When a Cold is not a Cold
By Michael G. Marcus, M.D.
Is your baby's nose running? Is he sneezing? Coughing? Must be a cold,
right? Not necessarily. Sometimes the symptoms we associate with a cold
actually signal another upper respiratory infection in your infant.
Here's a look at how to spot and treat the common cold and two other
infections that you may mistake for a cold.
Common Cold Colds generally lasts five to seven days.
- A cold will make your baby irritable but he will still want to nurse or bottle-feed and be comforted by contact.
- His nasal discharge will be clear to white and his nose may alternate between runny and stuffy.
- A low-grade fever (under 101.5) may develop.
- Symptoms such as joint pain and swelling, muscle ache, vomiting, skin rashes, and urinary problems are not consistent with a common cold.
The most effective way to keep your infant from catching a cold is to
minimize the number of people who handle the baby. Anyone who does hold
or touch her should wash hands before contact. Despite these efforts,
it's not uncommon for infants to have as many as 6 to 10 colds per
year, especially if they have contact with older children. Treatment
Increase your infant's fluid intake and rest. Acetaminophen can be used
for fever in the age and dosage recommended. However, consult your
physician for any fever that is higher than 101.5 F or that lasts
longer than four to five days. Over-the-counter cold medications should
be avoided unless recommended by your physician since they do not
shorten the course of the infection and can cause unwanted side
effects, such as irritability and high blood pressure. Allergies
Up to 10 percent of babies experience allergies to foods, dust, mold
and pets. They are far more common in children where one or both
parents have a past history of allergies, eczema or asthma. Symptoms
- Clear to cloudy nasal discharge, sneezing, itching and rash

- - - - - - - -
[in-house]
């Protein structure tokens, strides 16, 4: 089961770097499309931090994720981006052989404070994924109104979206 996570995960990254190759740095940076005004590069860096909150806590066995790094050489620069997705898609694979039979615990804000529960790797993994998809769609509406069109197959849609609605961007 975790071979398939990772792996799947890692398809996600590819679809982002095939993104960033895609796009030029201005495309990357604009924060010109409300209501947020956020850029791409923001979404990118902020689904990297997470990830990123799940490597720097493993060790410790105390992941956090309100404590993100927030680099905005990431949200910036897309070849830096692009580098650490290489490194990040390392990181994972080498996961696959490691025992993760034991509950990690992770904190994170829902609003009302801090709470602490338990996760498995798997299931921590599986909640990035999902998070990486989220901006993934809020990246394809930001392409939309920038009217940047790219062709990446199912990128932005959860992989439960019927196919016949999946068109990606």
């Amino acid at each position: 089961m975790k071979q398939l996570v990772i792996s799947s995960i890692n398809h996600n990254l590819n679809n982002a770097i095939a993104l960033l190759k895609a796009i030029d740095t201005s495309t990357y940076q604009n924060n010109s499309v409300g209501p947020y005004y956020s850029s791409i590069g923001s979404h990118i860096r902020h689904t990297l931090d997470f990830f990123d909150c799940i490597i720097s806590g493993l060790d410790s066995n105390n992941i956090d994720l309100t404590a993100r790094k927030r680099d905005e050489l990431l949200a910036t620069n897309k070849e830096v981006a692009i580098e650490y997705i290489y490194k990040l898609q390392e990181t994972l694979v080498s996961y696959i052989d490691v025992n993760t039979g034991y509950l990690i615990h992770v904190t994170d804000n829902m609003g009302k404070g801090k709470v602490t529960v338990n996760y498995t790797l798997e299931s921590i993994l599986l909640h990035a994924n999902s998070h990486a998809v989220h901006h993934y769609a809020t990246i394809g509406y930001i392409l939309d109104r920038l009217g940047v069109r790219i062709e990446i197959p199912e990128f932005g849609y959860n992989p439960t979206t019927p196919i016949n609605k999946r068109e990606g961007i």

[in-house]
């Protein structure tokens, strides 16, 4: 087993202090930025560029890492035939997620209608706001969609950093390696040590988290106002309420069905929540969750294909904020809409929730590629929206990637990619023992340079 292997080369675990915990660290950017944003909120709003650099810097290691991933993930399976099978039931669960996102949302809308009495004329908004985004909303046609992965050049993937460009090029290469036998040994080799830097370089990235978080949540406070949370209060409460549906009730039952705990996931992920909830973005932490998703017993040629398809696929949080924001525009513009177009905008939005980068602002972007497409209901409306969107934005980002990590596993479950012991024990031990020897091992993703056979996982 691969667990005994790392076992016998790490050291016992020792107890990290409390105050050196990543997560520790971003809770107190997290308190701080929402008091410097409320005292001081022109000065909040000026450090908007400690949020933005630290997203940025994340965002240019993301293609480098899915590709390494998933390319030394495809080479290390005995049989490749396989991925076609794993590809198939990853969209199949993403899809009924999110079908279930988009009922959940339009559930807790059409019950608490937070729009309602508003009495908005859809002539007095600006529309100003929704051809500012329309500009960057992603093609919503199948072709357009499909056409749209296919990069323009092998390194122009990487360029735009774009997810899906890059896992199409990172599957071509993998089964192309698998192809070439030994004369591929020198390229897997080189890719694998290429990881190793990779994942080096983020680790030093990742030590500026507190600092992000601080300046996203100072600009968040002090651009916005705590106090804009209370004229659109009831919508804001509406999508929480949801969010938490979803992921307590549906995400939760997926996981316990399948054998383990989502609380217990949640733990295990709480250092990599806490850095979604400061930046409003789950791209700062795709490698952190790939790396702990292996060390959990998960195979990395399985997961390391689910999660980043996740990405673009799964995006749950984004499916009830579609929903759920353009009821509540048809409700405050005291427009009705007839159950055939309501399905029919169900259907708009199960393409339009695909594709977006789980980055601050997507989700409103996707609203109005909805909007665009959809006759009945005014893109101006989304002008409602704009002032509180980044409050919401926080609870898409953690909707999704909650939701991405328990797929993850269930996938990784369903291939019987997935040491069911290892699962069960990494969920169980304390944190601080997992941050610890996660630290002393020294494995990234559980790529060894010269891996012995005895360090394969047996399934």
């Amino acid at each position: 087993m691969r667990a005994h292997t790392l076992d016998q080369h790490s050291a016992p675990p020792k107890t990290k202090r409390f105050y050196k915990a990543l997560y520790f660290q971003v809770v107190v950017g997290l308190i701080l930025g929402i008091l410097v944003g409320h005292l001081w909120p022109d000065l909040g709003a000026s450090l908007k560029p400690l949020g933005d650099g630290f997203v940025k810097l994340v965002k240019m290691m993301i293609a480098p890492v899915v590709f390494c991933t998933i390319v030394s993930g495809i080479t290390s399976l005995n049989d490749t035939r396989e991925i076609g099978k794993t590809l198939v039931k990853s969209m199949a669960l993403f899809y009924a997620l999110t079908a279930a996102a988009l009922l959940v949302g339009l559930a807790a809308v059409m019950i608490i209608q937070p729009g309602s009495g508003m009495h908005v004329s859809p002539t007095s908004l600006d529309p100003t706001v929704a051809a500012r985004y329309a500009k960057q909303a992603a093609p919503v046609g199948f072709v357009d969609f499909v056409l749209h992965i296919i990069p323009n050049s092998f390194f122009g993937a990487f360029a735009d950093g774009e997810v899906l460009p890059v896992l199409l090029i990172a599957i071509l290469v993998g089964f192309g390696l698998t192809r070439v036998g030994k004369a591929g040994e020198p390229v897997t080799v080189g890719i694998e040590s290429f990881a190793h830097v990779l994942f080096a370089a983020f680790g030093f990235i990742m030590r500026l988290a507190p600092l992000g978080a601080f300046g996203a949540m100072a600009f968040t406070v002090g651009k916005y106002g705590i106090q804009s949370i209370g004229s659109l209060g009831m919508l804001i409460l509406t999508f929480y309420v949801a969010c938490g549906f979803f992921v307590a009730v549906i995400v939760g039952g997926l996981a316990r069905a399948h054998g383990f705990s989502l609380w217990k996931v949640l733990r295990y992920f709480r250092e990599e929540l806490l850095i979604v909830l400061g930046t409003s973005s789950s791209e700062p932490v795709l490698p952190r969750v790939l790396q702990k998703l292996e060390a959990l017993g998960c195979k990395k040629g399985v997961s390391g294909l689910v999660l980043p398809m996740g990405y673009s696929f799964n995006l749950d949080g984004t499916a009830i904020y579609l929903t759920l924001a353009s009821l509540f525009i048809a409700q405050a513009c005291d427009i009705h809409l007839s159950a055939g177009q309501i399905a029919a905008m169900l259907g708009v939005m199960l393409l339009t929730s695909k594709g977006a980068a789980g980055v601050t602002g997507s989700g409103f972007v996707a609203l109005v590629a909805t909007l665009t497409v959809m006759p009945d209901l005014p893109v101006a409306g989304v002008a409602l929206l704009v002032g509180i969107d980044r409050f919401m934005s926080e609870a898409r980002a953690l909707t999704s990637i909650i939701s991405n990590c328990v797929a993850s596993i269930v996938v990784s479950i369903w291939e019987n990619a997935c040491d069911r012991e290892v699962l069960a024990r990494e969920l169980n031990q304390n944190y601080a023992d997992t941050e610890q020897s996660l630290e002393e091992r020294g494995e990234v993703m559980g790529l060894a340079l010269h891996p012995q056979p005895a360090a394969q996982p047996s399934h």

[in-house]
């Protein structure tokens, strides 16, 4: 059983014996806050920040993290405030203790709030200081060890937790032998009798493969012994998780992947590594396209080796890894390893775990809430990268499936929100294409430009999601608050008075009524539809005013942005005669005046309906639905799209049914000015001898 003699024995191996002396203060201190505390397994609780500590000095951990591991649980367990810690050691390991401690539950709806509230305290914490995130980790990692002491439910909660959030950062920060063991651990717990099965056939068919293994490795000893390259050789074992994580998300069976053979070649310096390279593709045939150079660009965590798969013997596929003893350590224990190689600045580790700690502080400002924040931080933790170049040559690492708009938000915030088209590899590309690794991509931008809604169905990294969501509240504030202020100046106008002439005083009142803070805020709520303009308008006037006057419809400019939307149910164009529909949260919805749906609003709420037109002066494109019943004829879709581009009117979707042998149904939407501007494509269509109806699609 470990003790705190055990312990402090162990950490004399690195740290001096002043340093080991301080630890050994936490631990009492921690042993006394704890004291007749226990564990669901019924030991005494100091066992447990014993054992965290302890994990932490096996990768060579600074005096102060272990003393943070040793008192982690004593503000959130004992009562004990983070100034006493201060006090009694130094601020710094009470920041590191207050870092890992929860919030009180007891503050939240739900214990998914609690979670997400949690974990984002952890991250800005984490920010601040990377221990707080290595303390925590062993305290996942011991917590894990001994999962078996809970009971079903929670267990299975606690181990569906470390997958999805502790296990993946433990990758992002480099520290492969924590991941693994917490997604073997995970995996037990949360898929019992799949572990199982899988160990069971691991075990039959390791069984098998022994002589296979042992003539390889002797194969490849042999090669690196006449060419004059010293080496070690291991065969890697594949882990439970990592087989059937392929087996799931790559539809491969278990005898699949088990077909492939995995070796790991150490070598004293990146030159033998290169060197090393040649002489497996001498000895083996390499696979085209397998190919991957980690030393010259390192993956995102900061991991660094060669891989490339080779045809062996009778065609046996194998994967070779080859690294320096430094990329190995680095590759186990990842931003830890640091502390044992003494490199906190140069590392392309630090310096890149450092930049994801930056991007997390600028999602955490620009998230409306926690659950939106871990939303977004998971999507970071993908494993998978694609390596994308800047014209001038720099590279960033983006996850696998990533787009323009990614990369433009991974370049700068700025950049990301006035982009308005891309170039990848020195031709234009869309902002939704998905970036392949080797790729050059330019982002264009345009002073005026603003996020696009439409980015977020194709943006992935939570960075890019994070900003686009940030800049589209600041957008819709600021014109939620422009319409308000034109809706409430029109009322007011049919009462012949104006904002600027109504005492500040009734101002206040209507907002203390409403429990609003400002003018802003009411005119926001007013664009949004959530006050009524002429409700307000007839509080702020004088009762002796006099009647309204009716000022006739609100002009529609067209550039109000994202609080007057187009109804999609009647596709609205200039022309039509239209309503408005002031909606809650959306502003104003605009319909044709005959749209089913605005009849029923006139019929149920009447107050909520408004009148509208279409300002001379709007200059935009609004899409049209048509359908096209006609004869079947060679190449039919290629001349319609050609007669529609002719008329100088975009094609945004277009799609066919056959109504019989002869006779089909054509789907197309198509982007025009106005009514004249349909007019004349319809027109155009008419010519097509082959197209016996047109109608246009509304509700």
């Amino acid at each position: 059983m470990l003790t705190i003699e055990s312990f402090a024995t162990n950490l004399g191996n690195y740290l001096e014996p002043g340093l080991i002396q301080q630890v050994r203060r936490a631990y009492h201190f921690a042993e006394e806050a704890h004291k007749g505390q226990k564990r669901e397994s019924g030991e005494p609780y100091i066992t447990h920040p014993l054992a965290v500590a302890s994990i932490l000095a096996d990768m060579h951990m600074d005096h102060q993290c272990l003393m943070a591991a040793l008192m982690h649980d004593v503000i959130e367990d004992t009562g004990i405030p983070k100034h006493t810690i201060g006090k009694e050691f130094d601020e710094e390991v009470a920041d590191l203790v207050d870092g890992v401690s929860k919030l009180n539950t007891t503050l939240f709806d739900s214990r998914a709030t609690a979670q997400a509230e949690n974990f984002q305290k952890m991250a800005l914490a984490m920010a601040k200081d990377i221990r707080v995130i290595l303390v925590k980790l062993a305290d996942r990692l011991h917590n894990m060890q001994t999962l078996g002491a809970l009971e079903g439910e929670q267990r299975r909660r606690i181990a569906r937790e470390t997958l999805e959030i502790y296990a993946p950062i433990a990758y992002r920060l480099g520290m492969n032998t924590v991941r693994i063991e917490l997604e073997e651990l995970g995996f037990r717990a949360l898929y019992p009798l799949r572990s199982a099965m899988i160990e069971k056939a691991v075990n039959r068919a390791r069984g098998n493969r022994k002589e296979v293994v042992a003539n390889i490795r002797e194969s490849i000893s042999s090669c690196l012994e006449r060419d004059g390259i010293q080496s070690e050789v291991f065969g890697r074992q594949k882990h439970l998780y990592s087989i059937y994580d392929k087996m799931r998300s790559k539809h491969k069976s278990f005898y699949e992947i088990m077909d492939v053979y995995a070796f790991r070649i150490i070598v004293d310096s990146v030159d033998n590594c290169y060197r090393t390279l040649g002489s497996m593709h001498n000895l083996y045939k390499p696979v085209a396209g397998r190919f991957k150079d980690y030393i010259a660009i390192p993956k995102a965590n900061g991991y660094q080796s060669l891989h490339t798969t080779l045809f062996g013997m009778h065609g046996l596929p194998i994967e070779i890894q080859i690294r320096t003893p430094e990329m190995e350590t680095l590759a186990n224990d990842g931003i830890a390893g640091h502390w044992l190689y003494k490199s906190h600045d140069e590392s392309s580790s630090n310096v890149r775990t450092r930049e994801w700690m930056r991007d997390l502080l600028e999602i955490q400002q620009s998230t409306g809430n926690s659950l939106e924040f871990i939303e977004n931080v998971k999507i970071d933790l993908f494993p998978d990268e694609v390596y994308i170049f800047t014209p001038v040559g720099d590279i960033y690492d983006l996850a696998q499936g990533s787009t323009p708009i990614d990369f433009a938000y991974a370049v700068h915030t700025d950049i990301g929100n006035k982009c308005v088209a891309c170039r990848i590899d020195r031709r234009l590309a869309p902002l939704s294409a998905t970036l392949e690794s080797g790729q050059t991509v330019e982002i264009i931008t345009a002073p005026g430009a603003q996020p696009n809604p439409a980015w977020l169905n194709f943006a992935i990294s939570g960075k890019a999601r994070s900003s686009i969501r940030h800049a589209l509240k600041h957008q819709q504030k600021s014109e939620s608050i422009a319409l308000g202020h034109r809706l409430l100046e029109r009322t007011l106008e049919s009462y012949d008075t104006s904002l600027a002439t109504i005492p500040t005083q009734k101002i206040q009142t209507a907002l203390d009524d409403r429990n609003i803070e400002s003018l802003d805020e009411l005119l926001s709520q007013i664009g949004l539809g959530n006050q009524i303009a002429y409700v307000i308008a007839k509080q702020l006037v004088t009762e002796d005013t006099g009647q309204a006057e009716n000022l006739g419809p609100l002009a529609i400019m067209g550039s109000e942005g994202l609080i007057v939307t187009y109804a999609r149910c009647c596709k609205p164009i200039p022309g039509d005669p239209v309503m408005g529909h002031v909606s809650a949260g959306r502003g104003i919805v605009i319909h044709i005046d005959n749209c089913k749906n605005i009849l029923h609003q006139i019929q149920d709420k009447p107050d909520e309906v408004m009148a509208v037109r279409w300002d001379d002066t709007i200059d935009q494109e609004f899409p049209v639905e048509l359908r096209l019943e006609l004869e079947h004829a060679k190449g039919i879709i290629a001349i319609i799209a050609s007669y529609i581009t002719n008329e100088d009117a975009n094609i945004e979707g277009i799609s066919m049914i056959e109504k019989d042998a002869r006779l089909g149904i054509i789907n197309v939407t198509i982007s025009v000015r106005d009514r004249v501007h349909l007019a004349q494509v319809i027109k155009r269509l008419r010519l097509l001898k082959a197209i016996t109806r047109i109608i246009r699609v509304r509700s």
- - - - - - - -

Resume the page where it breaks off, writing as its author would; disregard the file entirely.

(hives). Symptoms may last for long periods of time when exposure is
constant, or they may be quite brief if caused by a sporadic exposure,
such as visiting grandma's house where a cat resides.
- Allergies tend to recur whenever the child is exposed to the "trigger."
Identifying the trigger for the symptoms is very important, since
avoidance of exposure to the allergen will effectively prevent the
development of symptoms. Treatment
A decongestant may
help some of the symptoms, but only antihistamines and/or nasal
steroids will effectively treat your child. These latter two
medications should only be used under the supervision of a physician. Sinusitis
Although infants can develop sinusitis, it's unclear how common it is
in this age group since it is difficult to diagnose in infants. Symptoms
- Any respiratory tract infection that seems to last for more than 10
to 14 days could be a sinus infection. If your pediatrician suspects
sinusitis you may need to go to a pediatric sub-specialist to confirm
the diagnosis. An untreated sinusitis can become chronic and lead to
- Sinus infections will frequently start with upper-respiratory
like symptoms of nasal congestion with obstruction. Frequently the
discharge will appear cloudy in the start, but will rapidly progress to
thick and crusting, and a stuffed nose.
- A cough, especially while lying down and or sleeping, is a
very common symptom of sinusitis. This cough is caused by post-nasal
drip and irritation of the throat and voice box.
Address respiratory infections that lead to sinusitis promptly --
before the sinuses have a chance to become blocked and infected. Treatment
Treatment of sinusitis requires potent decongestants to decrease nasal
obstruction and drip, coupled with antibiotics for a sufficient period
of time (frequently three to six weeks) to fully clear the bacteria
responsible for the infection. Antihistamines may actually delay
healing in some cases since they can dry the sinuses too much and
hinder effective drainage. Influenza
Infants can develop the flu, especially if there is contact with school-age children. Symptoms
Fever; thick, obstructive, nasal discharge; loose or dry cough; irritability and poor appetite.
Influenza may last 7 to 14 days and affect communities in clusters over a six to eight week period each winter.
Prevention It's similar to avoiding colds: minimize the
number of people who handle the baby and anyone who does hold or touch
her should wash hands before contact.
Antibiotics are not helpful in treating acute symptoms, however,
secondary bacterial infections can occur and if flu-like symptoms
persist or worsen beyond 10 to 14 days then antibiotics might be
recommended. Rest, fluids, anti-pyretics and even mother's chicken soup
can all make baby feel better. Ultimately, your baby's own immune
system is the best warrior in this battle.